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Saturday, 25 March 1972


Mr. Director-General, Venerable Brothers, Dear Sons,

and all of you who have honoured us with your presence. It is a very remarkable circumstance, one without doubt unique of its kind, which brings us together today in this shrine of knowledge and culture, the Apostolic Vatican Library. It is a matter of the active and vocal witness given by the Catholic Church to its interest in and great esteem for what is at first sight a wholly secular initiative, the "International Book Year", which the Sixteenth Session of the General Conference of UNESCO has proclaimed for 1972.

A secular initiative it is so only in appearance. For everything- that touches the human soul, the progress of knowledge and the spread of culture necessarily has a moral aspect which in some way concerns man’s relationship with God and which by this very fact comes within the ambit of religion and is the object of the Church’s attentive care.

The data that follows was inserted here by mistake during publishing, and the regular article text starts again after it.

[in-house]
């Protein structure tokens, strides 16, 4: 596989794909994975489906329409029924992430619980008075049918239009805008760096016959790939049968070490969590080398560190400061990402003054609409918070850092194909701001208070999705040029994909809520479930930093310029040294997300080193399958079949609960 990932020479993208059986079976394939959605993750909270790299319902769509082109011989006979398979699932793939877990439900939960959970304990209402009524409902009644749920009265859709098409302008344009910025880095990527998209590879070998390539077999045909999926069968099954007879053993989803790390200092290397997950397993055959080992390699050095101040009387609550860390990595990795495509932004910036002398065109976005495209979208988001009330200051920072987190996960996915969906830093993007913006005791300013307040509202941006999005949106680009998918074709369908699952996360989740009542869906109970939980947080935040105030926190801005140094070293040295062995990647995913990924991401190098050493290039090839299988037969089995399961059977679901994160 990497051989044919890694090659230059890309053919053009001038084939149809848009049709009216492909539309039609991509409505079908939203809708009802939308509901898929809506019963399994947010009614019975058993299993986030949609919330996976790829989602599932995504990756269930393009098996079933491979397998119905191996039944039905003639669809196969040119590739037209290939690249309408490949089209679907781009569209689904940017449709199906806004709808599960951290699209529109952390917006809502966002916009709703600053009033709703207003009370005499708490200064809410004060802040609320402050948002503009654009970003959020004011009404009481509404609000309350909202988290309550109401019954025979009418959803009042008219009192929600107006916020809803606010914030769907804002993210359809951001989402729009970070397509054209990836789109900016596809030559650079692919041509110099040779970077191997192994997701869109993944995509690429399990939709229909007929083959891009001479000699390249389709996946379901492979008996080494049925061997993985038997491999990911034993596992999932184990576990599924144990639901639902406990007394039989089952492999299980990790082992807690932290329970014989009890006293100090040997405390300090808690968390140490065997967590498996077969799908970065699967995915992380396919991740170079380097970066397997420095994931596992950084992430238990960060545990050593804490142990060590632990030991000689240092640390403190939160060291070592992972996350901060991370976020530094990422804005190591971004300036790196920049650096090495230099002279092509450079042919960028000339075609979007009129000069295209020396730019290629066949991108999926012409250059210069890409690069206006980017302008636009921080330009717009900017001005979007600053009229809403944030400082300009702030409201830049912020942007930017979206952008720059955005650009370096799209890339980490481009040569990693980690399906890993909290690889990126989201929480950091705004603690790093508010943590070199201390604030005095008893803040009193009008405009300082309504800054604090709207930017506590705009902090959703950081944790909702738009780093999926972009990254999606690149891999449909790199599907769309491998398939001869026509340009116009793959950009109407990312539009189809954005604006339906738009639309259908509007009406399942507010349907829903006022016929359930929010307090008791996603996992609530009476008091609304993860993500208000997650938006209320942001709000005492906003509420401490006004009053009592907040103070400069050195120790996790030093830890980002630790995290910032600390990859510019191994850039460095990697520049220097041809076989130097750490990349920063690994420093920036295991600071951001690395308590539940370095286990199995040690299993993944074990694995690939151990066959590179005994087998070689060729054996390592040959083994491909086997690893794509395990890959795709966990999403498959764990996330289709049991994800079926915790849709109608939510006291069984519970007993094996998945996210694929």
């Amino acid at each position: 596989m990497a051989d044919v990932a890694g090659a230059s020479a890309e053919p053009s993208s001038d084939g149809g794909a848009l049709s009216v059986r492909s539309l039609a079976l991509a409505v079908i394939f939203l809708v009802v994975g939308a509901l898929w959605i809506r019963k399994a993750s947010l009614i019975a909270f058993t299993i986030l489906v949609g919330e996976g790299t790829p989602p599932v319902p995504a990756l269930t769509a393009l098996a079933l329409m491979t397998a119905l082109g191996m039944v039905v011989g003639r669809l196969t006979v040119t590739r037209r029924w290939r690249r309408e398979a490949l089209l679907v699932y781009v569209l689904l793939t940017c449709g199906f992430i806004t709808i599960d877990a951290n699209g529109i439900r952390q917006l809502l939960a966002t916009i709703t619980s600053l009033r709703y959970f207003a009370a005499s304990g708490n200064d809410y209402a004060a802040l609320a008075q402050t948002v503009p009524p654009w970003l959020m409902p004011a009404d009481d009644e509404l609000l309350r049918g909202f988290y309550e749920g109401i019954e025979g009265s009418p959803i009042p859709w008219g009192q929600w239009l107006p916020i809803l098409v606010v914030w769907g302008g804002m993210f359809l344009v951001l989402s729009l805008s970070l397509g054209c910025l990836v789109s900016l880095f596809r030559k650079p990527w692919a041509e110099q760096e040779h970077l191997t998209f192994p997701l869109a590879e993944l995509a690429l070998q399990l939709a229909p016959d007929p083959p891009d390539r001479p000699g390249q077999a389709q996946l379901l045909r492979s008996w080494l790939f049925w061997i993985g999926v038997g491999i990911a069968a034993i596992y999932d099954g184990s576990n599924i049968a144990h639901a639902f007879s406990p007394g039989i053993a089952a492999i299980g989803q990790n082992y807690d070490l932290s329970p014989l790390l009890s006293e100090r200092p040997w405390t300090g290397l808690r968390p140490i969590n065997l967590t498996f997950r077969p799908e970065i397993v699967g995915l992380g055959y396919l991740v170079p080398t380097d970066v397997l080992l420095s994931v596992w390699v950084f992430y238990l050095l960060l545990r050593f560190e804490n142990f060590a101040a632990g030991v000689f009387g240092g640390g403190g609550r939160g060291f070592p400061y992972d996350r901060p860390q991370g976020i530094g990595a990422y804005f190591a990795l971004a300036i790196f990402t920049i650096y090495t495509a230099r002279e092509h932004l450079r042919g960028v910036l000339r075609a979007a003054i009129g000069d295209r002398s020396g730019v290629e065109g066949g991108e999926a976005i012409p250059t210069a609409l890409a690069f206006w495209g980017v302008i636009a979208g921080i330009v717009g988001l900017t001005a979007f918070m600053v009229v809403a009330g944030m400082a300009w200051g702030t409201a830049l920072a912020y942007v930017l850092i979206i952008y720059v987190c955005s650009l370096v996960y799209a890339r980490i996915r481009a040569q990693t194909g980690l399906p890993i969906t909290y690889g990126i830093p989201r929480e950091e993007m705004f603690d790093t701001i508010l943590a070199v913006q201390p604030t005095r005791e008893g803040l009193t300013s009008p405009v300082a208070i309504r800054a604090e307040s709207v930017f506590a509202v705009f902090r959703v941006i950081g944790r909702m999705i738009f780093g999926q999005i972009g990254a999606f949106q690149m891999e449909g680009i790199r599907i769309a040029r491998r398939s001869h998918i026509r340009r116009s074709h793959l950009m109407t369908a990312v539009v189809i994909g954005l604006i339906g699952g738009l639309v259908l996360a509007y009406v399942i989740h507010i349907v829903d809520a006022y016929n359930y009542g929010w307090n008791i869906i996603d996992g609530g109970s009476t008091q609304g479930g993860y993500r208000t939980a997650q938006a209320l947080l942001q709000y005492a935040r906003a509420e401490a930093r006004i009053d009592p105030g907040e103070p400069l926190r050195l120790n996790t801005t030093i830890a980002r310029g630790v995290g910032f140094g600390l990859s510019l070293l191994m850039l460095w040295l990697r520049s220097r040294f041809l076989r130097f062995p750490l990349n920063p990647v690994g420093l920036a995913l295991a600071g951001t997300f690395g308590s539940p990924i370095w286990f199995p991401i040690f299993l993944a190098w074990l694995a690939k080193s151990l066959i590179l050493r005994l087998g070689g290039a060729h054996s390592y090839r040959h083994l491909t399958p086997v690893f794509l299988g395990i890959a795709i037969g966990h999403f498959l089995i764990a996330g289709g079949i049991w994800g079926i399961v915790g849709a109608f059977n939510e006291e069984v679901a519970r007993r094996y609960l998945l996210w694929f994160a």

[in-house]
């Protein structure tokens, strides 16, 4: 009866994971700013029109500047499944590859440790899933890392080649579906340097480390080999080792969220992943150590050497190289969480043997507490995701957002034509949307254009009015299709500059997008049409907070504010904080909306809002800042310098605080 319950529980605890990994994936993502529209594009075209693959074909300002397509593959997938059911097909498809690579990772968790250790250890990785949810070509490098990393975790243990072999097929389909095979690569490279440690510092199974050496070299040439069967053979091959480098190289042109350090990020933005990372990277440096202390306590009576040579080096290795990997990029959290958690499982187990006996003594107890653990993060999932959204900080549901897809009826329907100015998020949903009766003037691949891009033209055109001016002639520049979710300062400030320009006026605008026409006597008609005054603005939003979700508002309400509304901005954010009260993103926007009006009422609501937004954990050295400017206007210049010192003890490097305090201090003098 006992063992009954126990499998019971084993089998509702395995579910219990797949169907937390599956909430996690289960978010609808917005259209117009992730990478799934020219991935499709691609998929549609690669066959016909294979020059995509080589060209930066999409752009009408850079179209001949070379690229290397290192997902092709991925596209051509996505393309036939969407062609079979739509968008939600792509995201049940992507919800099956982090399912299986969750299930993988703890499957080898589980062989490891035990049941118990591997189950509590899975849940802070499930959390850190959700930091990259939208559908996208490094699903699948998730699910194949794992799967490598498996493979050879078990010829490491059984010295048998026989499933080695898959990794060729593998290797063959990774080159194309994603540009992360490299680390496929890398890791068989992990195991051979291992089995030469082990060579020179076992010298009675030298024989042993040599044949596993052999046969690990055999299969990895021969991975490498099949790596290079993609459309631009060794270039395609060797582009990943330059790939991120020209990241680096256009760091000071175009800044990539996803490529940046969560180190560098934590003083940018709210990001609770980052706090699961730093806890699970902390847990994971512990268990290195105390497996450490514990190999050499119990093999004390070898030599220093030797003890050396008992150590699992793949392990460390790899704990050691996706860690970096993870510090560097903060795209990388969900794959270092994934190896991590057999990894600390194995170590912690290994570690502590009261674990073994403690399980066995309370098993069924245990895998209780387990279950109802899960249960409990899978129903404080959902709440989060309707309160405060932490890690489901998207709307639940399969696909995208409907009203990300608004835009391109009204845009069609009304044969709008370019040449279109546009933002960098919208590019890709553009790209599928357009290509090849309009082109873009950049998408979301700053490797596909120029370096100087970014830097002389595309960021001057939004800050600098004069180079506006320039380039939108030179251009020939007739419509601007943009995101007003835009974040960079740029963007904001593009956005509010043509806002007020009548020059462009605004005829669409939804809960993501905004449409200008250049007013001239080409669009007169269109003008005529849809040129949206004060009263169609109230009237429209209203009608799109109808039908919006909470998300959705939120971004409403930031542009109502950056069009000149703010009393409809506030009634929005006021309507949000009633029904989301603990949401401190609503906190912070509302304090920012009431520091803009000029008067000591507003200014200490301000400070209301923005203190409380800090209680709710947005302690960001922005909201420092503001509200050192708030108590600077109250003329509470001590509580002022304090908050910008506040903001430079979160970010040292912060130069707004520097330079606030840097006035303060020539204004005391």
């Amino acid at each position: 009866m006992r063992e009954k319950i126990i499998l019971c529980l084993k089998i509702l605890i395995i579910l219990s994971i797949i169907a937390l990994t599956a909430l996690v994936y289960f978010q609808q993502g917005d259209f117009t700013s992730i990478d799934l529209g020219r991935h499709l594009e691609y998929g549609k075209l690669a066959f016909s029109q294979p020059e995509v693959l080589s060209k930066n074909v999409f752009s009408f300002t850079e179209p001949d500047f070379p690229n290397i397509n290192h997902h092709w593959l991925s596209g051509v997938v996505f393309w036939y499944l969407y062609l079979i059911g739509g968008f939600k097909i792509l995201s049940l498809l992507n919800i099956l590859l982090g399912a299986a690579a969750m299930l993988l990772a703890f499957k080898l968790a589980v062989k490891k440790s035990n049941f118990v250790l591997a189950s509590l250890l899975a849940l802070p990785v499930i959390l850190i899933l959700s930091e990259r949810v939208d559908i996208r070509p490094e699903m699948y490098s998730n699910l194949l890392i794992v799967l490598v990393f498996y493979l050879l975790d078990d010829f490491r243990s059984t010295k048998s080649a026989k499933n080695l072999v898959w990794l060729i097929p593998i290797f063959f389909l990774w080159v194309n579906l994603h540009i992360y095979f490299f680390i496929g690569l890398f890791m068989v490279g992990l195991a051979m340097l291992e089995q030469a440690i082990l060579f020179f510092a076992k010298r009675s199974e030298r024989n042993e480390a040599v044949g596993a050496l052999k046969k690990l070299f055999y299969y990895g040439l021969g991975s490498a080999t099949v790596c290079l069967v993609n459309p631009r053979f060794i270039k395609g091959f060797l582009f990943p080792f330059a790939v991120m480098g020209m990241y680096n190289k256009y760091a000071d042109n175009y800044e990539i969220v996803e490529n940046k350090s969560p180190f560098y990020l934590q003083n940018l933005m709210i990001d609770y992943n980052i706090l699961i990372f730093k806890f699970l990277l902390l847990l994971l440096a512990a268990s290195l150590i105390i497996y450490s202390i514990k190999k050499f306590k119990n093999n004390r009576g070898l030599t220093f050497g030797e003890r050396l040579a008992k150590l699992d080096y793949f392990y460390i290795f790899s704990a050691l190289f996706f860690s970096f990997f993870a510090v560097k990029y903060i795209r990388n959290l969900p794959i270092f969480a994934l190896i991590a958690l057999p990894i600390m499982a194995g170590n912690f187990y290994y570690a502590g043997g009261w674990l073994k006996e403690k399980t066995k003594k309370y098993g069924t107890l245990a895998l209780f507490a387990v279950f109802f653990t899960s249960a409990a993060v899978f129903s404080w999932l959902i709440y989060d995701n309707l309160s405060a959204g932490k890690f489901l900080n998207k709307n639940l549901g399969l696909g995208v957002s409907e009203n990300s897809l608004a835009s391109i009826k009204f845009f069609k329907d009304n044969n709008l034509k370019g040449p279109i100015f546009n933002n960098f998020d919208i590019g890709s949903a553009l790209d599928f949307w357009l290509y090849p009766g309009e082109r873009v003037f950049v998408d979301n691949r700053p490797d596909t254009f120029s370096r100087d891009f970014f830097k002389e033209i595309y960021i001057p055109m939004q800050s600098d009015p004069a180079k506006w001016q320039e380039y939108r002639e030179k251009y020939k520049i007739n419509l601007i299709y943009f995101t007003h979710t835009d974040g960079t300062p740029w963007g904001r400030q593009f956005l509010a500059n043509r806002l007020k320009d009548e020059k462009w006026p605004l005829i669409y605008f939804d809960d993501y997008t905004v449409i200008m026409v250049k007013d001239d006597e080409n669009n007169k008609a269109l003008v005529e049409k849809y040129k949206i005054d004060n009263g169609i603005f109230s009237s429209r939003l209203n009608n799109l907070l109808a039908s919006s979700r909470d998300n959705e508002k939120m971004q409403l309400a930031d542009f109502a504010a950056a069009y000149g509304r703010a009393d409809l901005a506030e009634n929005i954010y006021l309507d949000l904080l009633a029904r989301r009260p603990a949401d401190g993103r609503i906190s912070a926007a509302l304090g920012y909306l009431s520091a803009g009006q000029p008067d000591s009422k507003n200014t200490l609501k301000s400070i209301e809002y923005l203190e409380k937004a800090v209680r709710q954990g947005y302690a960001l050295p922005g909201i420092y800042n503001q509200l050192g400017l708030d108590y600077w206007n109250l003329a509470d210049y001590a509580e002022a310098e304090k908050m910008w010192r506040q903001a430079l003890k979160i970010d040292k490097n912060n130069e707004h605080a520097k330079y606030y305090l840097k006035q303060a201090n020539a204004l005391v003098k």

What purpose has UNESCO had in view in promoting this initiative? The answer to this question we have just heard, expressed in lofty- terms, by the Director-General, and the slogan of its programme conveys this purpose perfectly: «Books for All». This very worthy organization has; thus wished, above all, to draw the world’s attention to the irreplaceable function of the book, considered as an eminent mean of culture and as an incomparable factor of spiritual progress and as an instrument capable of evoking thoughts of peace, which can contribute effectively to a better understanding among peoples. The Organization has, also desired – and this too its praise – to study the most appropriate means of ensuring the spread of books, especially among the young and in the developing countries.